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Full text of "Poland Russia and Great Britain 1941-1945"

elaborated in agreement with the Polish Government. The Polish Govern-
ment desire to state here that the lawful Polish authorities, which were
abolished by the German occupying power in violation of the stipulations of
the IV Hague Convention of 1907, continued to function underground,
and should form the basis of the administration of the country.
"After the return to Poland of the supreme State authorities and of those
of her nationals who—owing to military events—remain outside of
the frontiers of the country, elections will be held on the basis of a universal,
free, direct, secret and proportional ballot, which offers to all political
parties full freedom of electoral activities and to all citizens the equal and
free right to express their will. The Polish Government will retain their
authority until the convocation of the Seym, elected in accordance with the
aforesaid principles, and the formation in Poland of a new, legitimate
Government.
" 3. The Polish Government are confident that the Government of Great
Britain will not agree to be a party to decisions concerning the Allied Polish
Republic, arrived at without the participation and consent of the Polish
Government.
" The Polish Government confidently trust that, at the Conference of
the Great Allied Powers, the British Government will give expression to
their resolve not to recognise accomplished facts in Poland, in particular
not to recognise a puppet government. The recognition of such a c govern-
ment ' in Poland would be tantamount to the recognition of the abolition
of the independence of Poland, in the defence of which the present war was
begun."
By January and February, 1945, the Red Army had expelled the Ger-
mans from almost the whole of Polish territory. The Russian Army had
come from a country where famine was rife and not only were they unable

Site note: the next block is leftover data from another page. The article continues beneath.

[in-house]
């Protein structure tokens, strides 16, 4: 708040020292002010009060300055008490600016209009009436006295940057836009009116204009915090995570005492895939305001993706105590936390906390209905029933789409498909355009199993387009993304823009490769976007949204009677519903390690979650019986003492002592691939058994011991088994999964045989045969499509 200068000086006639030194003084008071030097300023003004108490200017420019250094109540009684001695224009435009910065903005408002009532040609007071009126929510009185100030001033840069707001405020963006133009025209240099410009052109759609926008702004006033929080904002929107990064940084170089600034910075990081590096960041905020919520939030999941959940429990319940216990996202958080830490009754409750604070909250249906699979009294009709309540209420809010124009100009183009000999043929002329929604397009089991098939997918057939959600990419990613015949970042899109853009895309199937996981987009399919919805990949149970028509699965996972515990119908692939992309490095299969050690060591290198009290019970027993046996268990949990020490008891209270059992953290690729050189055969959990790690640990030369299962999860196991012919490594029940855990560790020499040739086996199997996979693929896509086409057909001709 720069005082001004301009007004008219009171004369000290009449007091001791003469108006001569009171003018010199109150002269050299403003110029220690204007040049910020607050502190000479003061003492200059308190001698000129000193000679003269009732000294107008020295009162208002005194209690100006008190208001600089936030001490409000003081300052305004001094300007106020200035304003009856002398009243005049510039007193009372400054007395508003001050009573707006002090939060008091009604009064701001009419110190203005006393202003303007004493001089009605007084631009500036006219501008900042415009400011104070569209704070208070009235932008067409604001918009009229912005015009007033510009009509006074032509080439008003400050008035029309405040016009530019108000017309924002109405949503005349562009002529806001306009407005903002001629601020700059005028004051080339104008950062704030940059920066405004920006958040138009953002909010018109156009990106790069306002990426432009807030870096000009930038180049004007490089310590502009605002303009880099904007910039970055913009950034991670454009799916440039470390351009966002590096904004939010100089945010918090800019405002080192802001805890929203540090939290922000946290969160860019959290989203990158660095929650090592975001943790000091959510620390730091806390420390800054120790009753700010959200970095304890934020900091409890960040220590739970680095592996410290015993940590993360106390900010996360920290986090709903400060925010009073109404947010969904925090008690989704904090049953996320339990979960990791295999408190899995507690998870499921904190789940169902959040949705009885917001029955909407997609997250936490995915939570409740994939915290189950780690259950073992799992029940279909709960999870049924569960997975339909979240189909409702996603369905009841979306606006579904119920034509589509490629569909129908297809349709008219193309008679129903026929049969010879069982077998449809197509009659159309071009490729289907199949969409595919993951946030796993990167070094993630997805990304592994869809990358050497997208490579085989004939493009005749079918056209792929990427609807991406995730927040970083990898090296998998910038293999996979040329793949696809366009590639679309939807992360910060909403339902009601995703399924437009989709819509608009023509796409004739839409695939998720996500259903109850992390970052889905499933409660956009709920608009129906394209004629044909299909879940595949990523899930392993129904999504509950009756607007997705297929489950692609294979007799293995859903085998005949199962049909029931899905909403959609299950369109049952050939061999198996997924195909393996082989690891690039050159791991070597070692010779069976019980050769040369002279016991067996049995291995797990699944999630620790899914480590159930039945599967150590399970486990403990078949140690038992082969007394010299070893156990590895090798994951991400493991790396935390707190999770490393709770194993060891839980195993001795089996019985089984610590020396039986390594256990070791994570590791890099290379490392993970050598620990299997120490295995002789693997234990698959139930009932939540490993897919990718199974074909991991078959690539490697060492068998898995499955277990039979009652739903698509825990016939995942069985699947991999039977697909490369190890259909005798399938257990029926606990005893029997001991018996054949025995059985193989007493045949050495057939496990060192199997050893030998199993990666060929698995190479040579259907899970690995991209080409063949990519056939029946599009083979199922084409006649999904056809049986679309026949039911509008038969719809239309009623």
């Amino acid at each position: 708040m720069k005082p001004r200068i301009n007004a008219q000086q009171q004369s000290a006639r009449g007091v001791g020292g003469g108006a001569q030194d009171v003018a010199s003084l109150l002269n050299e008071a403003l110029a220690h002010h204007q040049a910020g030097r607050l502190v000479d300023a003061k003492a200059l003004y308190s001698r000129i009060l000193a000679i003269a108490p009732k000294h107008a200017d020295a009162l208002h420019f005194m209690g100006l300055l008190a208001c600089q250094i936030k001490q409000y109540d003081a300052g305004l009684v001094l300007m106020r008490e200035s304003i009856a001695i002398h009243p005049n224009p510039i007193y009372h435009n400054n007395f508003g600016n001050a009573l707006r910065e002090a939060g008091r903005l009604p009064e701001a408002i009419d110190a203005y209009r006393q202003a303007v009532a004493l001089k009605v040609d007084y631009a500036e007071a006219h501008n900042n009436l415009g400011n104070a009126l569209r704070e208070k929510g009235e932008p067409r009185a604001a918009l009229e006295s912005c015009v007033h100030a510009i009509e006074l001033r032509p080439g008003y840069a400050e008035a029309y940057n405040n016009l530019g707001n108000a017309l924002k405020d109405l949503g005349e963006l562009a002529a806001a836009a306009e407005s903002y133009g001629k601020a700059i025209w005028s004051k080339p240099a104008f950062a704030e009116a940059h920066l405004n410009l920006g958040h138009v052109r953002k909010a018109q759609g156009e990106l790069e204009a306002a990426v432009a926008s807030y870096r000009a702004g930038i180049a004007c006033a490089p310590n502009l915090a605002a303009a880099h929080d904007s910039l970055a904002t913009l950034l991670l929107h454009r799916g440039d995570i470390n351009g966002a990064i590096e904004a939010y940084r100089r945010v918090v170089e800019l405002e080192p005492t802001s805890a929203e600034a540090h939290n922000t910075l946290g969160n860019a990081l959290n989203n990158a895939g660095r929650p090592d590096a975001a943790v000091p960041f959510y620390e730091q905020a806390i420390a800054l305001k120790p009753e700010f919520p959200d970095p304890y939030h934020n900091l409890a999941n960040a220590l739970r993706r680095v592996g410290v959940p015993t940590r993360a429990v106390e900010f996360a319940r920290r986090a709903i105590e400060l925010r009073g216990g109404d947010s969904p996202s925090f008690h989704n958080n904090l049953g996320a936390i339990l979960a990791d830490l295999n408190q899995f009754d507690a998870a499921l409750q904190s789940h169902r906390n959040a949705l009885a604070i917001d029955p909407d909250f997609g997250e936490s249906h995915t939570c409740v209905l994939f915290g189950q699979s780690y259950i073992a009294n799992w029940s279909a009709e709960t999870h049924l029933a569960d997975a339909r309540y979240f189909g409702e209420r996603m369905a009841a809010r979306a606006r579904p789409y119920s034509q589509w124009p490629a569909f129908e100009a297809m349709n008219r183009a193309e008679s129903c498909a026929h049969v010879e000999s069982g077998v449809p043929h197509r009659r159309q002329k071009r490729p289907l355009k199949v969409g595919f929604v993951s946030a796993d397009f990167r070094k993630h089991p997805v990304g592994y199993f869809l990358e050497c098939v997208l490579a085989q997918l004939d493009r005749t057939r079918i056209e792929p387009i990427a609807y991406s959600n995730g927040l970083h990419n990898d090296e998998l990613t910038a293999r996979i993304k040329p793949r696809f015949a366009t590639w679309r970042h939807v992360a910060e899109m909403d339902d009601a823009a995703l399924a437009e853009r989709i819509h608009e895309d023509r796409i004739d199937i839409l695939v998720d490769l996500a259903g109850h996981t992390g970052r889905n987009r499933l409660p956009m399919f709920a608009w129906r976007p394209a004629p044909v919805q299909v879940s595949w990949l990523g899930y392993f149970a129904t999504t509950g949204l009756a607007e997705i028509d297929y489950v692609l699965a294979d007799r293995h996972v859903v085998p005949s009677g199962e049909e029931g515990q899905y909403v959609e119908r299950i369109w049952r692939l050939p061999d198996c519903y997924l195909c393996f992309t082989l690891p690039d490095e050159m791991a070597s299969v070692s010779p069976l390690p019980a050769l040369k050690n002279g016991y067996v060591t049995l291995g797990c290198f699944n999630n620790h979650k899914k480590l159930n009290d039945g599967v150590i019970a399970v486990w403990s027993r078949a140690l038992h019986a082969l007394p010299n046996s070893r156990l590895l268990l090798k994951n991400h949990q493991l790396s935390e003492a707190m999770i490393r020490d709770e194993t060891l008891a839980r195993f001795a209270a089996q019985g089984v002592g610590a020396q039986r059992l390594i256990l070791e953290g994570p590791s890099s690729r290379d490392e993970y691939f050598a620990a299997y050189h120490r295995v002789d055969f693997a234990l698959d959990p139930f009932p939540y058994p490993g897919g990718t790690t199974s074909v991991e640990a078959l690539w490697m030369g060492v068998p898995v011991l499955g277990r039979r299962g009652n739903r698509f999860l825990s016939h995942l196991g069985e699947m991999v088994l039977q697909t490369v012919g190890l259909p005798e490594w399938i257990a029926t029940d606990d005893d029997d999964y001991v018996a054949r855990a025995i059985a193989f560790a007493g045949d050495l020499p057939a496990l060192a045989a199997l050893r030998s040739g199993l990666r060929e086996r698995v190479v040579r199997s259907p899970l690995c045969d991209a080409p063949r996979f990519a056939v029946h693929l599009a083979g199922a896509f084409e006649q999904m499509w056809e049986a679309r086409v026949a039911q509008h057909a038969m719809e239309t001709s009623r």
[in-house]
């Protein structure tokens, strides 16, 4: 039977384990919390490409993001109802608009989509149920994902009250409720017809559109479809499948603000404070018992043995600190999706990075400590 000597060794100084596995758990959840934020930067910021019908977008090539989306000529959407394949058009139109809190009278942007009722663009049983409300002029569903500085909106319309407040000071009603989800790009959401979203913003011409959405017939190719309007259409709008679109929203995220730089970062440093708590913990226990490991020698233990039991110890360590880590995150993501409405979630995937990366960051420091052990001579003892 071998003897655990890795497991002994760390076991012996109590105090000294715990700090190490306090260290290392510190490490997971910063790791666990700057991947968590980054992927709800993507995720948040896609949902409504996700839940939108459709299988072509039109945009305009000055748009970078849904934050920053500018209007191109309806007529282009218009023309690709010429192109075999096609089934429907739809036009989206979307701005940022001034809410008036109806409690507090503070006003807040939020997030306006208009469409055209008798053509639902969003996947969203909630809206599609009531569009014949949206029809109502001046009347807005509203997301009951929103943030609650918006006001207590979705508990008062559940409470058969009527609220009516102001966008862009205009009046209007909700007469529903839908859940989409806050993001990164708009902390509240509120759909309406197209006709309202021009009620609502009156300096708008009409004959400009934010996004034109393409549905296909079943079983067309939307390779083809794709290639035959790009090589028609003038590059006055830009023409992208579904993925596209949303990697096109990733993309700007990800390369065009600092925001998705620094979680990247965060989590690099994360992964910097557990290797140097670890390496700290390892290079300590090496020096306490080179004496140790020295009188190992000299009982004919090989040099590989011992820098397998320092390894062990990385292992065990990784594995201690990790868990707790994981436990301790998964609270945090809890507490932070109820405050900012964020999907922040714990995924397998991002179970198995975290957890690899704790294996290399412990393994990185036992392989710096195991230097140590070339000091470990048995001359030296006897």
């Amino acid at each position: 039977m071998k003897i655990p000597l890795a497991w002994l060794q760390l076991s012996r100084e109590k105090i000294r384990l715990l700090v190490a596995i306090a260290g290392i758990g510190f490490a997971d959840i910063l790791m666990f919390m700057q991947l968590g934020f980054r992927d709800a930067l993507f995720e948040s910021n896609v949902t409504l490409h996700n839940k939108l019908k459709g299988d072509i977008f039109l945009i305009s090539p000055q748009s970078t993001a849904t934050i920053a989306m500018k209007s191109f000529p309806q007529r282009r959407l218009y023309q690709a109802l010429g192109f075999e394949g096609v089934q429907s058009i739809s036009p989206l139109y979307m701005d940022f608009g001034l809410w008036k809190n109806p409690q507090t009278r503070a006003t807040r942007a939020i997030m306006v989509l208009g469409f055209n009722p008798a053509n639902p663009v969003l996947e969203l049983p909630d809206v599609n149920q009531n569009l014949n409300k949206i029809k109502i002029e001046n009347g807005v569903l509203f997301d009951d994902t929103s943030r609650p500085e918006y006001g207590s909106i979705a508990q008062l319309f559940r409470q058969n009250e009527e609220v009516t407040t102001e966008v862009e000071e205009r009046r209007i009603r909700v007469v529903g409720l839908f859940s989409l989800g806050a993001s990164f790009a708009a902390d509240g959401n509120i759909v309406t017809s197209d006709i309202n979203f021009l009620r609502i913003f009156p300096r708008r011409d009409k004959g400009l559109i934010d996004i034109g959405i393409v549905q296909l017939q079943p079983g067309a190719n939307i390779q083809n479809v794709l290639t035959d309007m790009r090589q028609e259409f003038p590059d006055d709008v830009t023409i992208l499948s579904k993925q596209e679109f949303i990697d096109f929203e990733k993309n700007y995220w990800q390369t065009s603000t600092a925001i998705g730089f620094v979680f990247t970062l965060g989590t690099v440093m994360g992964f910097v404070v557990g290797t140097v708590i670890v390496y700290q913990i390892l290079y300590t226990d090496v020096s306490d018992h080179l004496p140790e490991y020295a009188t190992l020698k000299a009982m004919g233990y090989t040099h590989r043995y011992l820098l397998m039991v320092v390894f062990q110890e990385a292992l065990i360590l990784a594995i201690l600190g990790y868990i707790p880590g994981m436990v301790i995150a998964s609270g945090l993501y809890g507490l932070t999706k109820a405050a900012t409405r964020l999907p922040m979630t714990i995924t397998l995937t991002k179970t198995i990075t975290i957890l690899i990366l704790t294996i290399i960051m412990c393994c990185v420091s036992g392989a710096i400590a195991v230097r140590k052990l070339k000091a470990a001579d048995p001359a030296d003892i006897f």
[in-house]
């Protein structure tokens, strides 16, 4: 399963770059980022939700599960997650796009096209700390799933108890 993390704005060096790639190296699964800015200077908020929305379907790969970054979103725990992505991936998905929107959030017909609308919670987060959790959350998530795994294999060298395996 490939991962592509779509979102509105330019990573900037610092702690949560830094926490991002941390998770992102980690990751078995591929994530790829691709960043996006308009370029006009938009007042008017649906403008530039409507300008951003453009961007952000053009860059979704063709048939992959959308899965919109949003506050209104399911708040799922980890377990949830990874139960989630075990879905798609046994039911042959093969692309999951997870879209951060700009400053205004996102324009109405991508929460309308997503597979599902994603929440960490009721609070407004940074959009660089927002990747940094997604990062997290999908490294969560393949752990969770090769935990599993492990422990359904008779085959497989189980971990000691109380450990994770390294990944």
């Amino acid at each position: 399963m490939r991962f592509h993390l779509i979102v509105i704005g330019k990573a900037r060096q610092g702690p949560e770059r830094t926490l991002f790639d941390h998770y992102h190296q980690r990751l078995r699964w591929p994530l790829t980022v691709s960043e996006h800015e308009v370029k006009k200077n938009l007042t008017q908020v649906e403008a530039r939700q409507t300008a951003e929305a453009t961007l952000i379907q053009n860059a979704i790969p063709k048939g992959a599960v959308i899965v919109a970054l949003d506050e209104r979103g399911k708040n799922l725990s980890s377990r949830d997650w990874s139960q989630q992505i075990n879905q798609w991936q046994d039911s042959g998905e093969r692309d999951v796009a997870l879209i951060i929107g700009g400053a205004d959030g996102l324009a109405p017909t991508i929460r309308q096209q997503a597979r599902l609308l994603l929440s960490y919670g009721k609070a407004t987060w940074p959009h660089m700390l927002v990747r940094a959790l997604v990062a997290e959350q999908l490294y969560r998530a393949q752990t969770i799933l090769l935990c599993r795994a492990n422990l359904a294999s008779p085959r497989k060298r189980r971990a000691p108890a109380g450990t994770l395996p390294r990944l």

to supply the population of the newly-conquered areas, but they sought
to extract some supplies from them. With this change of occupant,
came a new order, a change-over which did not lessen but increased the
number of people who were deprived of their means of existence. The
first item in the Soviet programme for Poland was the annihilation of the
so-called e upper classes/ to be achieved by the destruction of the money
market (the abolition of mortgages, shares and the closing of banks., etc.),
and the confiscation of property, not only that belonging to * Germans and
traitors/ but any land property above a certain minimum, figure. The
influx of the masses of people escaping from Eastern Provinces increased
the general state of destitution and misery.
Under the German rule in Poland, there had been primitive terror and
stupid brutality; the Poles had resisted throughout the occupation, and
the Germans had shot them as individuals and massacred them on a
wholesale scale. The methods of the new occupants were more far-
reaching in their refined ruthlessness. Their final aim was not the
temporary subordination of a country, but the transformation to the
Soviet order of life as a prelude to a total absorption into the ILS.S.R.
To this purpose, the method was to divide the community by splitting
it politically and socially. By working among all classes and extracting
those who were the bone, the sinew and the gristle of the population,
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